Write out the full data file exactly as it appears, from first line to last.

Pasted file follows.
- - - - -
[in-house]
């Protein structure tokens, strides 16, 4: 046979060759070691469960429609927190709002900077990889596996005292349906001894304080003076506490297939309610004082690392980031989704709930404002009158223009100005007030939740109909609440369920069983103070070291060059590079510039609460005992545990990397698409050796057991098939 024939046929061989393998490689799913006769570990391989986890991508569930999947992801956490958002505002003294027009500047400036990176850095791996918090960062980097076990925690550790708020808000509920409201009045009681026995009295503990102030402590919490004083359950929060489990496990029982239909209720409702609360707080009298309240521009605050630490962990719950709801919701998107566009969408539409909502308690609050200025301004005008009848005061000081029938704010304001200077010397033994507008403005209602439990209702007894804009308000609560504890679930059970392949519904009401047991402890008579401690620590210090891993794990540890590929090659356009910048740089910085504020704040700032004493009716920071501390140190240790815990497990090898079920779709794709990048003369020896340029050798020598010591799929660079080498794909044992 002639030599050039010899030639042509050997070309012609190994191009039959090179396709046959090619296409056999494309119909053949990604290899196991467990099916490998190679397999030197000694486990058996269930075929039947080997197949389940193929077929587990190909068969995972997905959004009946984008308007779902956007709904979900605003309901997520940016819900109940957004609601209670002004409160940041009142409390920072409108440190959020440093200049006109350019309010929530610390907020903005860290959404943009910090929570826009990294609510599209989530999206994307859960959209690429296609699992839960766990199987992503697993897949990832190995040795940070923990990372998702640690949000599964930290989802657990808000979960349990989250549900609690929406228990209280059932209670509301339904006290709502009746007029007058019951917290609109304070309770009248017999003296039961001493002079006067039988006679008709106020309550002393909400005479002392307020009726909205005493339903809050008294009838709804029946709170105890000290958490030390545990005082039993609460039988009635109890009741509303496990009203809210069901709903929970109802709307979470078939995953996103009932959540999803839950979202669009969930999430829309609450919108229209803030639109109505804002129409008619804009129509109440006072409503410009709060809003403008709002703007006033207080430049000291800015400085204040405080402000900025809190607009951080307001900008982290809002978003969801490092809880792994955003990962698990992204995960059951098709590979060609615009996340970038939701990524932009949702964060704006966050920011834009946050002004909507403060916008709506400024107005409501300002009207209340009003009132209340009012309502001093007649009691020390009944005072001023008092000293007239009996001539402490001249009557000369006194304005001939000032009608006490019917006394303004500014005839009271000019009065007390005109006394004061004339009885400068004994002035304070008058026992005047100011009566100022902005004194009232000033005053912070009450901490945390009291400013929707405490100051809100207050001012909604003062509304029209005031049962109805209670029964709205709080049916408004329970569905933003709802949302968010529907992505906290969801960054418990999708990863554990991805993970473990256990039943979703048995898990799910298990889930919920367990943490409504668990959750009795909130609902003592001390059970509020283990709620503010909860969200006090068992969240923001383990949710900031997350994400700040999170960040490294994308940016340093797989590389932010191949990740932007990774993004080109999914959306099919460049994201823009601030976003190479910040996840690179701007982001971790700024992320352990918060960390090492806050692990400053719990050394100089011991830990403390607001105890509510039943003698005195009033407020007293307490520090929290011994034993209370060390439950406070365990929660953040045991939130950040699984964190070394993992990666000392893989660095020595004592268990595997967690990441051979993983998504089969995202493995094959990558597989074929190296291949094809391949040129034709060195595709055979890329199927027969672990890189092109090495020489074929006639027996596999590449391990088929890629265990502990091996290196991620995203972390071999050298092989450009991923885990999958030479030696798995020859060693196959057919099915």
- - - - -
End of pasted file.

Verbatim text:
[in-house]
């Protein structure tokens, strides 16, 4: 046979060759070691469960429609927190709002900077990889596996005292349906001894304080003076506490297939309610004082690392980031989704709930404002009158223009100005007030939740109909609440369920069983103070070291060059590079510039609460005992545990990397698409050796057991098939 024939046929061989393998490689799913006769570990391989986890991508569930999947992801956490958002505002003294027009500047400036990176850095791996918090960062980097076990925690550790708020808000509920409201009045009681026995009295503990102030402590919490004083359950929060489990496990029982239909209720409702609360707080009298309240521009605050630490962990719950709801919701998107566009969408539409909502308690609050200025301004005008009848005061000081029938704010304001200077010397033994507008403005209602439990209702007894804009308000609560504890679930059970392949519904009401047991402890008579401690620590210090891993794990540890590929090659356009910048740089910085504020704040700032004493009716920071501390140190240790815990497990090898079920779709794709990048003369020896340029050798020598010591799929660079080498794909044992 002639030599050039010899030639042509050997070309012609190994191009039959090179396709046959090619296409056999494309119909053949990604290899196991467990099916490998190679397999030197000694486990058996269930075929039947080997197949389940193929077929587990190909068969995972997905959004009946984008308007779902956007709904979900605003309901997520940016819900109940957004609601209670002004409160940041009142409390920072409108440190959020440093200049006109350019309010929530610390907020903005860290959404943009910090929570826009990294609510599209989530999206994307859960959209690429296609699992839960766990199987992503697993897949990832190995040795940070923990990372998702640690949000599964930290989802657990808000979960349990989250549900609690929406228990209280059932209670509301339904006290709502009746007029007058019951917290609109304070309770009248017999003296039961001493002079006067039988006679008709106020309550002393909400005479002392307020009726909205005493339903809050008294009838709804029946709170105890000290958490030390545990005082039993609460039988009635109890009741509303496990009203809210069901709903929970109802709307979470078939995953996103009932959540999803839950979202669009969930999430829309609450919108229209803030639109109505804002129409008619804009129509109440006072409503410009709060809003403008709002703007006033207080430049000291800015400085204040405080402000900025809190607009951080307001900008982290809002978003969801490092809880792994955003990962698990992204995960059951098709590979060609615009996340970038939701990524932009949702964060704006966050920011834009946050002004909507403060916008709506400024107005409501300002009207209340009003009132209340009012309502001093007649009691020390009944005072001023008092000293007239009996001539402490001249009557000369006194304005001939000032009608006490019917006394303004500014005839009271000019009065007390005109006394004061004339009885400068004994002035304070008058026992005047100011009566100022902005004194009232000033005053912070009450901490945390009291400013929707405490100051809100207050001012909604003062509304029209005031049962109805209670029964709205709080049916408004329970569905933003709802949302968010529907992505906290969801960054418990999708990863554990991805993970473990256990039943979703048995898990799910298990889930919920367990943490409504668990959750009795909130609902003592001390059970509020283990709620503010909860969200006090068992969240923001383990949710900031997350994400700040999170960040490294994308940016340093797989590389932010191949990740932007990774993004080109999914959306099919460049994201823009601030976003190479910040996840690179701007982001971790700024992320352990918060960390090492806050692990400053719990050394100089011991830990403390607001105890509510039943003698005195009033407020007293307490520090929290011994034993209370060390439950406070365990929660953040045991939130950040699984964190070394993992990666000392893989660095020595004592268990595997967690990441051979993983998504089969995202493995094959990558597989074929190296291949094809391949040129034709060195595709055979890329199927027969672990890189092109090495020489074929006639027996596999590449391990088929890629265990502990091996290196991620995203972390071999050298092989450009991923885990999958030479030696798995020859060693196959057919099915």